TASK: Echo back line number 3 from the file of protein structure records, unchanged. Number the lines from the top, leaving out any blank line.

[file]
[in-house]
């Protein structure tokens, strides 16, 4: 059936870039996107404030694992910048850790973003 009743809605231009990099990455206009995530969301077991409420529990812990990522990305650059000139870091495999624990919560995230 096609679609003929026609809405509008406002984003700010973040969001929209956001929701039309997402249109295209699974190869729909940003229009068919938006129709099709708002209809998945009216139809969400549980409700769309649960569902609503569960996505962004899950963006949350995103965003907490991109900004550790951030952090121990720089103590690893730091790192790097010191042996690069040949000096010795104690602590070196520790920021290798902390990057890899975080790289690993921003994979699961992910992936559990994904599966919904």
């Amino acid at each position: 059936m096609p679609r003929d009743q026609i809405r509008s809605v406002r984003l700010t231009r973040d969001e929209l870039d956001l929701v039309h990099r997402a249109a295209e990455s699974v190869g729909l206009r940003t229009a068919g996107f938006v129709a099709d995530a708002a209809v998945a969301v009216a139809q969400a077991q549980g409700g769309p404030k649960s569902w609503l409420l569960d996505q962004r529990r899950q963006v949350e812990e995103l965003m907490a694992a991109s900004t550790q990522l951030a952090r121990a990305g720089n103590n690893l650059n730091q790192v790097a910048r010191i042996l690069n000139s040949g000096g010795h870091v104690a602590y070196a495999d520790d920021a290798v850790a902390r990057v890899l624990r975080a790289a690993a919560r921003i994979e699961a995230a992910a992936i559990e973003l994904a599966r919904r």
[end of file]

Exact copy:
């Amino acid at each position: 059936m096609p679609r003929d009743q026609i809405r509008s809605v406002r984003l700010t231009r973040d969001e929209l870039d956001l929701v039309h990099r997402a249109a295209e990455s699974v190869g729909l206009r940003t229009a068919g996107f938006v129709a099709d995530a708002a209809v998945a969301v009216a139809q969400a077991q549980g409700g769309p404030k649960s569902w609503l409420l569960d996505q962004r529990r899950q963006v949350e812990e995103l965003m907490a694992a991109s900004t550790q990522l951030a952090r121990a990305g720089n103590n690893l650059n730091q790192v790097a910048r010191i042996l690069n000139s040949g000096g010795h870091v104690a602590y070196a495999d520790d920021a290798v850790a902390r990057v890899l624990r975080a790289a690993a919560r921003i994979e699961a995230a992910a992936i559990e973003l994904a599966r919904r």